“We’re all losers. We all lose more than we win. But it’s okay because it gives us perspective.”
4:20 p.m. Dell O’Brien is showing off some of her high school ribbons on the screen.
“I went out to our schools track meet, and I was feeling good. I was feeling fast…And I went out there-and won everything.”
4:16 p.m. 2012 Olympic Bronze Medalist and Penn State graduate Natalie Dell O’Brien is up next.
4:03 p.m. The next video is from Ron Finley, an urban gardener from Los Angeles.
“Plant some shit!”
4:00 p.m. Dr. Puts has everyone focused in on his graphs explaining women’s preferences on male voice, body, odor, etc.
“I said I’d end on orgasm…I just wanted to say that I’m for it, pro-orgasm.”
3:48 p.m. Dr. David A Puts is here to talk about sex — or rather, “the evolution of human mating.” He has promised his talk will end with the word “orgasm.” We shall see.
3:35 p.m. We’re back for the third and final session. Dr. Bob Davis is up first, talking about he inefficiency of the light bulb.
“More rapid changes in lighting have occurred in the past 20 years than in the preceding 100 years.”
2:55 p.m. Hogan is definitely one of the favorites of the night, winning over the crowd with his singing ability and the explanation of his passion for music — despite occasional unemployment and the stress involved with constant auditioning.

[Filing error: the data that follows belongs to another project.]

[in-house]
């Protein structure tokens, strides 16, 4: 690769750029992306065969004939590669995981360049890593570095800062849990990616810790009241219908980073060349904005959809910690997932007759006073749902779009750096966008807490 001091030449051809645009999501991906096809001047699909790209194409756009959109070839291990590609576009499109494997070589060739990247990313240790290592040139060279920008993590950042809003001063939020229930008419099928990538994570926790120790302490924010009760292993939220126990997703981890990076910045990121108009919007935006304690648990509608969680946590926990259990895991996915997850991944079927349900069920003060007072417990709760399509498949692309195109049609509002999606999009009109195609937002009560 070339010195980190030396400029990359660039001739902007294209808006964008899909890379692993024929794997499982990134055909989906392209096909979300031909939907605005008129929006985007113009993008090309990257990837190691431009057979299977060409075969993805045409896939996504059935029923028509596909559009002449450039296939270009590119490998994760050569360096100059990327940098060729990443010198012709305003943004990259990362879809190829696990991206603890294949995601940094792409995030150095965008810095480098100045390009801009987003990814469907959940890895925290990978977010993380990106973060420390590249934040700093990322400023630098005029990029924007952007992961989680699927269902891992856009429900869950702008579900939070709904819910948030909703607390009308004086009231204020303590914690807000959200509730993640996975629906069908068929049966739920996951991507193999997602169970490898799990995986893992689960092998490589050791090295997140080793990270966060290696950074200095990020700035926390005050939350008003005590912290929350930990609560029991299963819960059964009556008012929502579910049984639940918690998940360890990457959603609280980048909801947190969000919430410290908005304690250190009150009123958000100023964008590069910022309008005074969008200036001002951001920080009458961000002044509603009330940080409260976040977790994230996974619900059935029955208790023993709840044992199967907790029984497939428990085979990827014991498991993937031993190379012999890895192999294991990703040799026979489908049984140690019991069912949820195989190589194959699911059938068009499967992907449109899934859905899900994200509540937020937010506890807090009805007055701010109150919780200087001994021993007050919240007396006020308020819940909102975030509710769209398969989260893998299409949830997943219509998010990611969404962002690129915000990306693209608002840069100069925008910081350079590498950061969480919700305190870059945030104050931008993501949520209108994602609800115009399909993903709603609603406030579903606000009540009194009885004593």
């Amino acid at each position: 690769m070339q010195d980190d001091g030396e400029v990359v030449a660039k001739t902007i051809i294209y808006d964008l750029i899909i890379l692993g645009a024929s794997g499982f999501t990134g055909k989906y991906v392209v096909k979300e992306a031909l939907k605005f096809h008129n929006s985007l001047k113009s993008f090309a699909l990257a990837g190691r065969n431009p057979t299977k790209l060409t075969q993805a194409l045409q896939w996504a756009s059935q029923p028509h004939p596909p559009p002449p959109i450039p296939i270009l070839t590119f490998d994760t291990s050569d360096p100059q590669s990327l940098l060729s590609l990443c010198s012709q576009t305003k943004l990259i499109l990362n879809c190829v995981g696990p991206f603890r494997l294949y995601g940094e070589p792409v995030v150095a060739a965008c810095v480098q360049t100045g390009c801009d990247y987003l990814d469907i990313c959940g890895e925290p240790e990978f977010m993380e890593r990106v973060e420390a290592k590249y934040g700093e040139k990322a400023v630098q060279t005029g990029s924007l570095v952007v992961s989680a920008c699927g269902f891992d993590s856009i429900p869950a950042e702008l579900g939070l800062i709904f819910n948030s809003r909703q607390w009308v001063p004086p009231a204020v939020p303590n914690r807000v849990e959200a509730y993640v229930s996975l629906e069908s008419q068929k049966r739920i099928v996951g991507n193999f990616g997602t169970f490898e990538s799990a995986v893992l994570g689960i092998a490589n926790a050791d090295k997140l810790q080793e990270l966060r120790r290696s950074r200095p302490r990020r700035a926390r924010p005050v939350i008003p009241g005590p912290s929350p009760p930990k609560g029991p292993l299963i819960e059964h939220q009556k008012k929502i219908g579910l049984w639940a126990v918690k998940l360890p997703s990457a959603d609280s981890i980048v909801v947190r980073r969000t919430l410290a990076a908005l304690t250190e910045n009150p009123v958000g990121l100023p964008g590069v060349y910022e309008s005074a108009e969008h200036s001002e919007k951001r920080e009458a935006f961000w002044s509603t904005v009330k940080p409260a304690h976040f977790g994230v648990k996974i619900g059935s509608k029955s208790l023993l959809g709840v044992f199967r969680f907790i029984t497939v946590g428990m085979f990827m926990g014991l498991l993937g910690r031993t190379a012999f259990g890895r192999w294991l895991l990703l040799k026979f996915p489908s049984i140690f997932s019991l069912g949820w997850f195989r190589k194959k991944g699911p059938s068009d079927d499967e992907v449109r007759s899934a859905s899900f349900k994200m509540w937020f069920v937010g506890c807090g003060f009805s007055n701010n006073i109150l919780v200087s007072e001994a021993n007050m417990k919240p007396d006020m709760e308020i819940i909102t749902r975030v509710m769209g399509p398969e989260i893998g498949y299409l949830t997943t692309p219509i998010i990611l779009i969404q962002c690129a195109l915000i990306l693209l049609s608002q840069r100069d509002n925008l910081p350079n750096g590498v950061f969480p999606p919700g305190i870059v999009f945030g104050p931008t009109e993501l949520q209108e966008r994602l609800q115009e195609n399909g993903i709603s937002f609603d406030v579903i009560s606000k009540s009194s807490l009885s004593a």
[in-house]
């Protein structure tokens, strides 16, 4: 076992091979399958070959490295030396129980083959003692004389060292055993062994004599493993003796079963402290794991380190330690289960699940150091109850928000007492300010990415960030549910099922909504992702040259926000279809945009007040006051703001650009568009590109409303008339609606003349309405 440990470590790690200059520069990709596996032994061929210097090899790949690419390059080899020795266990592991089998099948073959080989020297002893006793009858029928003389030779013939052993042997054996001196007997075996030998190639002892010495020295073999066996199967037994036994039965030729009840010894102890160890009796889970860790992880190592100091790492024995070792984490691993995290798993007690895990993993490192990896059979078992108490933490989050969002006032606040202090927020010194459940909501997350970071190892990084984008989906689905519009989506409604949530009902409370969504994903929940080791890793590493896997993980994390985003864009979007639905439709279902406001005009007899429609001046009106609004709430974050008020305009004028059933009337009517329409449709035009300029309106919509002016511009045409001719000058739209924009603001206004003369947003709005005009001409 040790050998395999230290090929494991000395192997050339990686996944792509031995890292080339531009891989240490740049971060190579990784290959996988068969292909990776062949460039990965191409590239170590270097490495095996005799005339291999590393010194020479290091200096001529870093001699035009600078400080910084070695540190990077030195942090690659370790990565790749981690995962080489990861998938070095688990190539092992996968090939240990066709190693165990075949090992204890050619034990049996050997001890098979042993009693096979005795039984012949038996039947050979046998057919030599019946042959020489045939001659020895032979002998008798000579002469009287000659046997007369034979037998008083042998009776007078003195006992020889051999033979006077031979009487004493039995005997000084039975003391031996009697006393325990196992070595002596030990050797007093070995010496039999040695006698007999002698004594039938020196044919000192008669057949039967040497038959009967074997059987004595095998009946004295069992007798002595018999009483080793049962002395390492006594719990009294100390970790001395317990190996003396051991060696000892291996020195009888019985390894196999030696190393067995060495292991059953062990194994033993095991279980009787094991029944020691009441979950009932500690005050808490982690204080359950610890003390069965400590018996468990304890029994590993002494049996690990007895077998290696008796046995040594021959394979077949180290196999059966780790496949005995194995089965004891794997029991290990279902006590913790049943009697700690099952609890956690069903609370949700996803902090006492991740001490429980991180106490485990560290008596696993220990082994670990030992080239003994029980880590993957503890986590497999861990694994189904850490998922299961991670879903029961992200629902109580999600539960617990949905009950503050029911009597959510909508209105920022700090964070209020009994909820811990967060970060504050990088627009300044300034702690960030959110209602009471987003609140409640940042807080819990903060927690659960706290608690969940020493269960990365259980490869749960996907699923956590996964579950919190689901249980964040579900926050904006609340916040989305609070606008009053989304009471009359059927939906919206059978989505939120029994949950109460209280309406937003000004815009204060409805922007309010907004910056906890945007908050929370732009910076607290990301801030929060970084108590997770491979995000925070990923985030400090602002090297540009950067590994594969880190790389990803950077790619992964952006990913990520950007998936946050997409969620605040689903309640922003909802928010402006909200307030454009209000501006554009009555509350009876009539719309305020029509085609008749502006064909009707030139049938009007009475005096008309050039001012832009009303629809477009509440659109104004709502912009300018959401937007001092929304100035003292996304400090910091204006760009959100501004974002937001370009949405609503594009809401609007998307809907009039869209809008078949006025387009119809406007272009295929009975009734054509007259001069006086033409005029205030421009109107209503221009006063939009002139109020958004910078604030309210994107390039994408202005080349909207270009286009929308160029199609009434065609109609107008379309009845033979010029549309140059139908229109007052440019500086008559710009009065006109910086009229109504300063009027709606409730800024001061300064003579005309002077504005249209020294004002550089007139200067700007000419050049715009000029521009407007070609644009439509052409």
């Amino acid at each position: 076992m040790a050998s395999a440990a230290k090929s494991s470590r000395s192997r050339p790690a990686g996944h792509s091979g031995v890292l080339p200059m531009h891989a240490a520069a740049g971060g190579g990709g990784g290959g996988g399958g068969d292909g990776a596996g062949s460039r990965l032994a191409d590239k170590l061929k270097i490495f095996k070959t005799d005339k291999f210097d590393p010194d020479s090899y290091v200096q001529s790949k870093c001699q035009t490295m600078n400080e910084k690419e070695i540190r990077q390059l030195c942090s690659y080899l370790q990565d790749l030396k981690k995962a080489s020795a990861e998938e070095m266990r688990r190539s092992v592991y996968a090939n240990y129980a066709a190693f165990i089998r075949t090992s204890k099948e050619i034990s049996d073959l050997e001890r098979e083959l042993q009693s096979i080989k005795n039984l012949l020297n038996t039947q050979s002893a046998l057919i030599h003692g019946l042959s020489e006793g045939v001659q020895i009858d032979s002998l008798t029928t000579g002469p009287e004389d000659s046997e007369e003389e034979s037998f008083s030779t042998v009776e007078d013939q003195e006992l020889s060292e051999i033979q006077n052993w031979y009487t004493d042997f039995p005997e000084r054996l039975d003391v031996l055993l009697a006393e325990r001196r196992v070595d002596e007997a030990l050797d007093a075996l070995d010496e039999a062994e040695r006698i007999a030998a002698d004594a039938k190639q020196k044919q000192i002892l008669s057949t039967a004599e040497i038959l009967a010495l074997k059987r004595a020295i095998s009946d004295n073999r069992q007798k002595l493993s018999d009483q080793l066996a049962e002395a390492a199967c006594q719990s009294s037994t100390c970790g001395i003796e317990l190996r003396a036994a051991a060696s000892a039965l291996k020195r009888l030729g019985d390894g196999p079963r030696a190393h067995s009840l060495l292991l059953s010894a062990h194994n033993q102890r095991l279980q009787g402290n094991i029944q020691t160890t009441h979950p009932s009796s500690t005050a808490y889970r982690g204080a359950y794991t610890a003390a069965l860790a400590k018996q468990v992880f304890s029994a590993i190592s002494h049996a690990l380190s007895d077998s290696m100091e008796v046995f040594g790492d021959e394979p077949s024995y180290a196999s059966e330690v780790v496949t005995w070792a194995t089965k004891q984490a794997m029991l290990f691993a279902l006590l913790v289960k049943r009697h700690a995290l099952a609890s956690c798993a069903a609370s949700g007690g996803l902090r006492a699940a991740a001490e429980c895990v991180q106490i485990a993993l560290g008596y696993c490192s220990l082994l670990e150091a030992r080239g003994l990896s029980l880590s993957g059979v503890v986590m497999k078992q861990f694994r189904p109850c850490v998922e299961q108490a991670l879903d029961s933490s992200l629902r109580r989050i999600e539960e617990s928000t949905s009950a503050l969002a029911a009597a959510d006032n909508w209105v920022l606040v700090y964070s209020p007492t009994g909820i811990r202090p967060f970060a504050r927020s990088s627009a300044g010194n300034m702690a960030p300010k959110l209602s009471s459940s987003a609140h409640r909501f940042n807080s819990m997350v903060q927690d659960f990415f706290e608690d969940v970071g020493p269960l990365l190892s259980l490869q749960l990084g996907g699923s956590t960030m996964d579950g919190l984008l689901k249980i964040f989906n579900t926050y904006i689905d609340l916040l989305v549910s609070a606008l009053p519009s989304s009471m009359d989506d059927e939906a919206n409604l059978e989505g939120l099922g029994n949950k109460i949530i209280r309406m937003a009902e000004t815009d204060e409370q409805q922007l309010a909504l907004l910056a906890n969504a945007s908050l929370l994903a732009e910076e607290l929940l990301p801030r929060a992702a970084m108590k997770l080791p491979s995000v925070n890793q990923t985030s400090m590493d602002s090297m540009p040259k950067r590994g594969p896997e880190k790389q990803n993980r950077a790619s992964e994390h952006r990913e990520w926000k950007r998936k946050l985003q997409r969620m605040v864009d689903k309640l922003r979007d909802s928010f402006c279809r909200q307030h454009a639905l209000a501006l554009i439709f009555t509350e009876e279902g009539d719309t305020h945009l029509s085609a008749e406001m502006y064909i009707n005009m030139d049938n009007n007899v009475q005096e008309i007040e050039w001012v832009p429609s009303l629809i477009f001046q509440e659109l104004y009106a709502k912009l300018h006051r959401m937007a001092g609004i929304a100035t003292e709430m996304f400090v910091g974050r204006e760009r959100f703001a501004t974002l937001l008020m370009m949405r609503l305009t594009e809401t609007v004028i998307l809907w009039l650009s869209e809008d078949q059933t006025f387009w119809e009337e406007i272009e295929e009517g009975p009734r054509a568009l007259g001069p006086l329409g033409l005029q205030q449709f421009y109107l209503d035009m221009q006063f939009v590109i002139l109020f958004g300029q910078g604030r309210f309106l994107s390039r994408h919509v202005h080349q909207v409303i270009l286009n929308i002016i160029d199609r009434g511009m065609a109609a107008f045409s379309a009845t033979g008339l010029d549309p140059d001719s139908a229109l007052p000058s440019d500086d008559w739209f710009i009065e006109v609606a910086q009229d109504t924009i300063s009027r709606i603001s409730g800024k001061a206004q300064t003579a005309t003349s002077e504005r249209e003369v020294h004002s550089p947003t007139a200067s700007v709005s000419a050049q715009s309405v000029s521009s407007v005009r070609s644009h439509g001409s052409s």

2:50 p.m. Recent graduate Jim Hogan is now singing on stage, reenact info various short auditions he’s had in New York City. You could say he “can sing high.”
“In New York City, auditioning is a lifestyle. It’s a full-time job.”
2:35 p.m. Miller says there has been a “chief explosion” as far as the business title goes. He recounted an incident where he was sitting next it the AT&T CEO and came to the realization that they weren’t all that different.
“A real chief is someone who makes the choice to connect what they do to who they are.”
“We can never assume that someone who is less fortunate…are not less able to be chief.”
2:30 p.m. Business executive Rick Miller starts his TED talk about how “chiefs” are in charge of helping others and questioning the strict definition of the word.